This is not intended as an indictment of every winery which is a member of either or both group(s).



Three_Wine_Glasses.gif (7088 bytes)I recall visiting a very prominent producer in Piemonte.  I tasted through the entire cellar and found some interesting and delicious wines.  The last wine offered was poured "blind."  I was asked to identify the type of wine.  It was certainly not the usual Piemontese varieties and I was at a total loss for a guess.   The winemaker told me it was Syrah.  The only thing this had in common with Rhone Valley Syrah was its color.  It displayed none of the spice or character of top Rhone Syrahs.  I asked this fellow what Rhone Syrah wines he admired.  It turns out he had never tasted a French Syrah!!!! 

How can you make a wine in the style of the "benchmarks" when you've never tasted a wine which can be called a "standard?"

The cost of producing wine in California is totally out of control. While it's nice to support the local industry, when the wines cost several times the price of benchmark wines from Europe, for example, many consumers find it difficult to pony up $30 for Sangiovese wines which are not as fine as good, $20 Tuscan Chianti Classico.

I'm not trying to discourage consumers from experimenting with the local wines.  I am pointing out that this segment of the wine industry is in its infancy.  Winemakers need more experience with the benchmarks before they'll be able to achieve the "target."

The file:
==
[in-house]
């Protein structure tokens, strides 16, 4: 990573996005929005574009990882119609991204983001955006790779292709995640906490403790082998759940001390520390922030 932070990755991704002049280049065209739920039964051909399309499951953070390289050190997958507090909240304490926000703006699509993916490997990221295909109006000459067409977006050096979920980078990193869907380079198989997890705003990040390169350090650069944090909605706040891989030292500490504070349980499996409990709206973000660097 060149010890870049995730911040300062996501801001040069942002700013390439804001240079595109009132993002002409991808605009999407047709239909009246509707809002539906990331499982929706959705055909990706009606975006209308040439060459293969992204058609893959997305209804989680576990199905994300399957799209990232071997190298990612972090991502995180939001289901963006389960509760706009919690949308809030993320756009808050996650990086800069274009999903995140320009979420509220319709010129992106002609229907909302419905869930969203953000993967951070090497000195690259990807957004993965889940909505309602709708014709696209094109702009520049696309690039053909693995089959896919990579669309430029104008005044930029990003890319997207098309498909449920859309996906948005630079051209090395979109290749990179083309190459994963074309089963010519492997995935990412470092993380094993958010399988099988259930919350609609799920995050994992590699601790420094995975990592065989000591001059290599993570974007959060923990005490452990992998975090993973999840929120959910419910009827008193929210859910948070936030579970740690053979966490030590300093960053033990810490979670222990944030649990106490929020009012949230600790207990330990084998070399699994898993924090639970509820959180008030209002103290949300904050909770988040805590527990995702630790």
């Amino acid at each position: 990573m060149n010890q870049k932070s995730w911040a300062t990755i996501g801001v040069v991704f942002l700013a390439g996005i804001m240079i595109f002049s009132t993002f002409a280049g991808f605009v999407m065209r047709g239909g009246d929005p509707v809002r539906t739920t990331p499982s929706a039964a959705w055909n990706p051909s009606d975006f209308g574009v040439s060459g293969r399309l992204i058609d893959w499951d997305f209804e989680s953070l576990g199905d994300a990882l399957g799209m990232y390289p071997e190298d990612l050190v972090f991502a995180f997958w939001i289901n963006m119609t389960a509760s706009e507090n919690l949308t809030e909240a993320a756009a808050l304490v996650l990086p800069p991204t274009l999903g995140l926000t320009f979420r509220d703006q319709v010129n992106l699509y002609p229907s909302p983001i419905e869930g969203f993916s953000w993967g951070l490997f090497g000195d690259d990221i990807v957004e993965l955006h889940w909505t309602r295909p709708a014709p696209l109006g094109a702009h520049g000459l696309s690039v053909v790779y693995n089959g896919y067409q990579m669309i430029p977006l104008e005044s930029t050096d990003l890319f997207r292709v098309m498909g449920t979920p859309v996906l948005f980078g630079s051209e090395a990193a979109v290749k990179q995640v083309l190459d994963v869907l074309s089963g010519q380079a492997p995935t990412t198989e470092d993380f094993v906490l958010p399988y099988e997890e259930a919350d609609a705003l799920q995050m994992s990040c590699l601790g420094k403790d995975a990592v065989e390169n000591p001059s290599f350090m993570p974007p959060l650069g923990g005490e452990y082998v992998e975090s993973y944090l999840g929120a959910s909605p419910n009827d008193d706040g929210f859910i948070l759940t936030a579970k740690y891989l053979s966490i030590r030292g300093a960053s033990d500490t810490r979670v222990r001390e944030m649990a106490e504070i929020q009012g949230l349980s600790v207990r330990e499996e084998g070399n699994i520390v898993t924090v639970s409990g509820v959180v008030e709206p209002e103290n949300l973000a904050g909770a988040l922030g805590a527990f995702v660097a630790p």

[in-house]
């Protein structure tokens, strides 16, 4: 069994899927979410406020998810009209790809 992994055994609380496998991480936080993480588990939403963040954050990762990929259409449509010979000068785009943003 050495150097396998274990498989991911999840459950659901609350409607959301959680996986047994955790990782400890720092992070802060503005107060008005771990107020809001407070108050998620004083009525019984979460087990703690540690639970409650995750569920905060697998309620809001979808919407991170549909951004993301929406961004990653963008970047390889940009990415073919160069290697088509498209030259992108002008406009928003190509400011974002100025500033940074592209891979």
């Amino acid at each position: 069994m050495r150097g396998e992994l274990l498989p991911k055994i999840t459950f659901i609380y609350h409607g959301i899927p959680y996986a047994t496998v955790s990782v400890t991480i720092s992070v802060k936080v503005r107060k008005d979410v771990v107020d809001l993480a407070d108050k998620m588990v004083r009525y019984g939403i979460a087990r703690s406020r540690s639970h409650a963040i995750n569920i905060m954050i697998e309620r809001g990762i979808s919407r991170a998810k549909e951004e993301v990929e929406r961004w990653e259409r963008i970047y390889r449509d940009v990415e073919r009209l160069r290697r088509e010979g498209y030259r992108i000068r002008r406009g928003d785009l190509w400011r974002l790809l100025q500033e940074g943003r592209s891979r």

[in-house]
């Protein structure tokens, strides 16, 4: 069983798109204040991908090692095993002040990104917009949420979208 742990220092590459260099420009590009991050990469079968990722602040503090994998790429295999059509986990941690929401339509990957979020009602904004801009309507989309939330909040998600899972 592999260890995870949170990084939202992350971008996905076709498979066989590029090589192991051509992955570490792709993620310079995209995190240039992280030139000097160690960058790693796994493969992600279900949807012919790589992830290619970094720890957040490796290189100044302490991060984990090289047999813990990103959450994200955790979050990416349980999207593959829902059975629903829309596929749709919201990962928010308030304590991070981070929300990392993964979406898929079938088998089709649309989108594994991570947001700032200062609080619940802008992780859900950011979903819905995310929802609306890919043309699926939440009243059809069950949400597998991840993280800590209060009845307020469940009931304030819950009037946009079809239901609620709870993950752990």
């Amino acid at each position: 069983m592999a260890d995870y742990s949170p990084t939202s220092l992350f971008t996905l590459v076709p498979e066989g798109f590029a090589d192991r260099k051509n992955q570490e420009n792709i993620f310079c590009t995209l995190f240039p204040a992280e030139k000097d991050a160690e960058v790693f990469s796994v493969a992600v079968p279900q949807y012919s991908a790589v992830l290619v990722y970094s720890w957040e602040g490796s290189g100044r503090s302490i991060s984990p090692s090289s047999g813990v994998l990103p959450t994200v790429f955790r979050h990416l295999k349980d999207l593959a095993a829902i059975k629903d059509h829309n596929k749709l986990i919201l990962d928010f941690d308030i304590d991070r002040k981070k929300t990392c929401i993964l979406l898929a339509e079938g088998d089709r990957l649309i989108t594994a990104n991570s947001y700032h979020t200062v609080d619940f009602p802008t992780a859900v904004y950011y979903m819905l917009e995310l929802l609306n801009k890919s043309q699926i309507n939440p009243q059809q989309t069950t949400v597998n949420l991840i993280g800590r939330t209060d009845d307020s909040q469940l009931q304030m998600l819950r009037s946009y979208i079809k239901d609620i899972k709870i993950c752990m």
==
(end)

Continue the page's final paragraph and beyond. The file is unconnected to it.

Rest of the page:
Visit the best winemakers in the world and you will, with but a few exceptions, find enologists who are familiar with viticultural practices and cellar treatments in various regions.  The top estates in Bordeaux, for example, know what sorts of Cabernets are made in the New World.  The West Coast's best Pinot Noir producers know what goes on in Burgundies best cellars. 

There are many Cal-Ital folks, for example, who know very little about the Italian varieties they're producing.  One person was speaking about Tuscan Dolcetto wines (uh, the Piemontese make Dolcetto, for the most part).  


I don't mean to put a damper on things.  This page started off as a bit of a celebration of diversity. 

Check out the Cal-Ital Consorzio or the Rhone Rangers....both groups (we can't call them "organizations, now, can we?) have web sites.
http://www.cal-italia.org

http://www.rhonerangers.com/


Here are a few wines which come from the path-less-traveled....